Having just finished the very long Woodrow Wilson by John Milton Cooper, Jr., I could write twenty posts about forty things. Wanting to write just one post about just one thing, I decided to cheat and write about “education,” a rubric that covers at least three subtopics.
Wilson, of course, served as the president of Princeton for many years. The institution was actually properly named the College of New Jersey at his time, but his policies pushed it up to the prestigious status it enjoys today and led to the upgraded title of University. His efforts included what we now call “general-education requirements.” (How sad it makes me to note how few universities, supposed Defenders of the Realm of Knowledge, know to hyphenate that phrase!) For what he called “reading subjects” – history, literature, and philosophy, for instance – he instituted tutorials similar to those in Oxford and Cambridge: very small discussion groups led by junior faculty. To encourage research, he founded a graduate college, although he didn’t get his way in positioning the buildings at the heart of campus. I was astonished to learn how much of the rhythms of university life I’m used to apparently go back to Wilson’s leadership. If someone has written a history of policies, structures, curricula, goals, and standards in American universities, I wish I knew of it so I could read it.
It should not have surprised me, although it did a bit, that Wilson saw his role of President of the United States as that of an educator, as well. As much as Cooper clearly adulates Wilson, his fair reporting left me at the end of the book agreeing with opposition Senator Henry Cabot Lodge that Congress rightly rejected Wilson’s pet idea, the League of Nations: it included a provision that member nations would send arms to repel any violation of its balanced edicts, and agreeing to that article would effectively take away Congress’s prerogative to declare war. But the President, with a situational ethic that made me uncomfortable several times during the reading, waved off that concern with the breezy declaration that Europeans would never expect the distant Americans actually to come all that way to fulfill their contractual obligations.
(Oh, yeah! I said I was only going to talk about education, and then I got side-tracked into complaining about Wilson’s casual relationship with promises. Back on track now.)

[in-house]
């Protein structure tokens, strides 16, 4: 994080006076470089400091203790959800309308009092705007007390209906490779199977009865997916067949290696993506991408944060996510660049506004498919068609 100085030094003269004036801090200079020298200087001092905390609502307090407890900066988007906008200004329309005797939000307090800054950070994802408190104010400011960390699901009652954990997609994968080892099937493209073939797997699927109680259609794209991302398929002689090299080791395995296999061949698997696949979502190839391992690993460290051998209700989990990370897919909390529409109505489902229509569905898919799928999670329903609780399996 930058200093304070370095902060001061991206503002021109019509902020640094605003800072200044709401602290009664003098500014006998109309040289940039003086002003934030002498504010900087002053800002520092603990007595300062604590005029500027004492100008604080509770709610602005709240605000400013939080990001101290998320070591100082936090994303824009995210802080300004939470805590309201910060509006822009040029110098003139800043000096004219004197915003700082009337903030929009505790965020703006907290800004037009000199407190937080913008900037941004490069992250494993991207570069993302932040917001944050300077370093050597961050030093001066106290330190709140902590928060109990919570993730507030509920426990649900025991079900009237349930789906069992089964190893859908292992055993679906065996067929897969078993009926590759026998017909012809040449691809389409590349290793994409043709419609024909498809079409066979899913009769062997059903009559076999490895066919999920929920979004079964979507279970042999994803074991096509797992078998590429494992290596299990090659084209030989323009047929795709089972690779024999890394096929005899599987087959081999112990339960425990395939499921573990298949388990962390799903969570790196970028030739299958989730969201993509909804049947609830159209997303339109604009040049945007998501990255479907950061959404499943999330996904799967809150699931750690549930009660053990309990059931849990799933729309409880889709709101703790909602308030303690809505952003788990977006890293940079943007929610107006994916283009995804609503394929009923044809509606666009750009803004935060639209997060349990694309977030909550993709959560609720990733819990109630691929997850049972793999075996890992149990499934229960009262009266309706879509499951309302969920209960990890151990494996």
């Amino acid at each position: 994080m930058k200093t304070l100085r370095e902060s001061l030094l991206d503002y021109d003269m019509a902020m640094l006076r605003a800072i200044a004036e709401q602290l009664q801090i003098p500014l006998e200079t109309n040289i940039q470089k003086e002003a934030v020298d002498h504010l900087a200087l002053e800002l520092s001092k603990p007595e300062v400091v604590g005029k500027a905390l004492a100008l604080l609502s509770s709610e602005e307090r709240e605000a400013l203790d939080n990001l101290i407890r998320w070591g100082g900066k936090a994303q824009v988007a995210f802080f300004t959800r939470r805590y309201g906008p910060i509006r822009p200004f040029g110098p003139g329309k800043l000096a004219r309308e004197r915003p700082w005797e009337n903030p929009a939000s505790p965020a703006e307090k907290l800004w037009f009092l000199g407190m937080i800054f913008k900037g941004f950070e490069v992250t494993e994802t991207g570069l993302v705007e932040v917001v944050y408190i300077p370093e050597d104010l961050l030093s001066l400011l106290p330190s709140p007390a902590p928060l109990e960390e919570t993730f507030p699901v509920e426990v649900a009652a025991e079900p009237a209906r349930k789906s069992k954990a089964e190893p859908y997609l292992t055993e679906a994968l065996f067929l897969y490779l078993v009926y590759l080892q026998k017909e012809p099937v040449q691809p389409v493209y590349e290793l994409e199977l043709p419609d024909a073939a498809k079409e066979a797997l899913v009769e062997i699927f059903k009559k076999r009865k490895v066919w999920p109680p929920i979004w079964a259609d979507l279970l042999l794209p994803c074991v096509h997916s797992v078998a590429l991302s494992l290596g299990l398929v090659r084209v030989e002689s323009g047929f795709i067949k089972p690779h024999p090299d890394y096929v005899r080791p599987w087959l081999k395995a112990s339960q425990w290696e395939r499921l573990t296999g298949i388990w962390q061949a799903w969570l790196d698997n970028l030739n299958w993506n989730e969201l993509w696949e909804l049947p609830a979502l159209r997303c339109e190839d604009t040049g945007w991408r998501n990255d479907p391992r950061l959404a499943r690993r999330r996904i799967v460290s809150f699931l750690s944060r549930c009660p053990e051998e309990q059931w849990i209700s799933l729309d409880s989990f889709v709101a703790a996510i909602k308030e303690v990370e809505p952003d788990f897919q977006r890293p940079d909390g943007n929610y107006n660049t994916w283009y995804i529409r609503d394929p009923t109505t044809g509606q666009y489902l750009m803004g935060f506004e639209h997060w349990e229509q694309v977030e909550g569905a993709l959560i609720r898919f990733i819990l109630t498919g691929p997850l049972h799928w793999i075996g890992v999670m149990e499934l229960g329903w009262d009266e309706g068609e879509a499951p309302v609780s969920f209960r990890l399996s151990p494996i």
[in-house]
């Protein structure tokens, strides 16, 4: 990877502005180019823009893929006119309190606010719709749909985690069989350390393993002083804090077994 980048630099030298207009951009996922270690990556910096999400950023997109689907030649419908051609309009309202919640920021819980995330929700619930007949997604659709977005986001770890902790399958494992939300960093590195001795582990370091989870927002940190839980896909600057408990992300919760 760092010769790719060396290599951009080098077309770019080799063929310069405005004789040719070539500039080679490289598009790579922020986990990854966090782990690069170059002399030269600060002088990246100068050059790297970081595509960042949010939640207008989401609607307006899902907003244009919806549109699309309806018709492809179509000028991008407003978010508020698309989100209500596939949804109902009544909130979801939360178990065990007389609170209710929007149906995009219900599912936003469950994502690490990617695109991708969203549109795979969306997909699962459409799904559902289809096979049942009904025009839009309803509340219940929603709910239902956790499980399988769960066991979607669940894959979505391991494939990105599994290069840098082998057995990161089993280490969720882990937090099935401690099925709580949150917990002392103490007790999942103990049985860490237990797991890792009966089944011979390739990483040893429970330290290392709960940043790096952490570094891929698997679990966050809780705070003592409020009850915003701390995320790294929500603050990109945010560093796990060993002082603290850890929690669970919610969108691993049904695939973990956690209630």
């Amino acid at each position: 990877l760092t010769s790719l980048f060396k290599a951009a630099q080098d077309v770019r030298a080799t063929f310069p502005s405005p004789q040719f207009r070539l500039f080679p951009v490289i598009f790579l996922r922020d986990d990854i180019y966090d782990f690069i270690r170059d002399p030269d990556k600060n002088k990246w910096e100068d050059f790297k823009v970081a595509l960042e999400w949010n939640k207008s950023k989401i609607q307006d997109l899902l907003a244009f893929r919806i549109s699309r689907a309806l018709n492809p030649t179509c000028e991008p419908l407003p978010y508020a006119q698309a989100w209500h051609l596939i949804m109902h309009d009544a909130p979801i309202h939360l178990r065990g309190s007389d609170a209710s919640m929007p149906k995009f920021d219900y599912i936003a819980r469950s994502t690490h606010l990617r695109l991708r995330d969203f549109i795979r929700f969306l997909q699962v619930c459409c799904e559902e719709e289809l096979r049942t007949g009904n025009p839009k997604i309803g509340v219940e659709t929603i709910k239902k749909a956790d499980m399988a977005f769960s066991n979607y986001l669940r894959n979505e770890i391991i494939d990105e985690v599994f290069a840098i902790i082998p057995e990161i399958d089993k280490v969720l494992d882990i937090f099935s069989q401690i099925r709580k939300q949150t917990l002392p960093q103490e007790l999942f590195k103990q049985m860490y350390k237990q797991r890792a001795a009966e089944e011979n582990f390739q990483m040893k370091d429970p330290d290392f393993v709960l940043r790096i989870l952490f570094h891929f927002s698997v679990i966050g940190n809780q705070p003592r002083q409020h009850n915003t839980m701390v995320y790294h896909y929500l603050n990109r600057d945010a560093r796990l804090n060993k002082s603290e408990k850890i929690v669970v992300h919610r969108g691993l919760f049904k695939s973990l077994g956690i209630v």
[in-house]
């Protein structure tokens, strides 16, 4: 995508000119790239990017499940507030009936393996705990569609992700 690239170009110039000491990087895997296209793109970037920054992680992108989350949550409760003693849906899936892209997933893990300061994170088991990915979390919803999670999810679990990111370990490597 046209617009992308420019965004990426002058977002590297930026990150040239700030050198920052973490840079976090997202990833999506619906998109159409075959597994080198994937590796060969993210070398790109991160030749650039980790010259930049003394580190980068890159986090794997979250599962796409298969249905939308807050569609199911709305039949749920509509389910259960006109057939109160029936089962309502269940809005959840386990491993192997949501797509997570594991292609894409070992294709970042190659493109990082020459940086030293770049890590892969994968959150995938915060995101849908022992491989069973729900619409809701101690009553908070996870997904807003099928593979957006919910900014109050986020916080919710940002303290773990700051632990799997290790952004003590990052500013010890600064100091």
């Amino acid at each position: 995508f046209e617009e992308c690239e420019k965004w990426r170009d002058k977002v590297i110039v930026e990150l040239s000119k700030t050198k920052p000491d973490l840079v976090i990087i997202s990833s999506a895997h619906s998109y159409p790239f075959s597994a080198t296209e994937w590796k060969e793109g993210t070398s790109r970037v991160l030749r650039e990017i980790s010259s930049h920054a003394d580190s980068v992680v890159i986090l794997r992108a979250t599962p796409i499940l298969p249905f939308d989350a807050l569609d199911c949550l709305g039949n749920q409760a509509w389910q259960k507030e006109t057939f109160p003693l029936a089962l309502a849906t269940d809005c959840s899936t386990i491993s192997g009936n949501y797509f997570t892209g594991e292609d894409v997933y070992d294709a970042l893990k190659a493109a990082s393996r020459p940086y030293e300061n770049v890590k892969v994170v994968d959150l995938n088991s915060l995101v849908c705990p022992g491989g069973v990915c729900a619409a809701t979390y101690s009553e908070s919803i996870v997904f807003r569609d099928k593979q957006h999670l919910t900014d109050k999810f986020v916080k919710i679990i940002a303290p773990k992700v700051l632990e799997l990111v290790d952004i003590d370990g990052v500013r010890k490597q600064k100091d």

Seeing that the congressional stream flowed against the direction he wanted to sail, Wilson set out on a massive rail circuit of the States to speak directly to the people. The hectic pace and the stress of prolonged travel probably exacerbated his physical condition, but in any case, the educational tour came to an abrupt halt somewhere around Kansas when Wilson suffered the debilitating stroke that essentially ended his Presidency and his career. Cooper points out that the event represented the end of an era of public oratory, political education, and nuanced debate without electronics. Wilson, Theodore Roosevelt, and William Jennings Bryan were the last stars in the sparkling firmament of American political eloquence that included also the constellations of Webster and Clay, Lincoln and Douglas. American politicians used to have ideas. They studied rhetoric. They spoke in complete sentences and made nuanced, multi-tiered arguments that took sometimes up to two hours to lay out. And Americans listened: farmers stood for three hours to hear Lincoln and Douglas in 1858. Three score and one year later, crowds came out to meet Wilson at the train stations in Ohio and Wisconsin and Montana and California. They listened to him expound at length on all Fourteen Points and more. Then came the loudspeaker with its restriction on the expressive qualities of the voice. Then came radio and the soundbyte. Then came television and the picture worth a thousand soundbytes. Then came — ugh, I can’t and won’t say it.
The third subtopic: my education. I didn’t know just how much Americans wanted the U. S. to stay out of World War I. The Germans sank the Lusitania, killing 128 Americans with over 1,000 others, and still we wanted no war. They torpedoed American ships, and still we wanted no war. They came into Newport harbor and sank five merchant vessels visiting from other countries, and still we wanted no war. Can you imagine any organization (or disorganization, for that matter) coming into, say, San Francisco Bay today and conducting its warfare there without raising the vengeful wrath of the American public? I don’t know which response is more correct, but I do know that we are a very different nation from the U. S. of one-hundred years ago.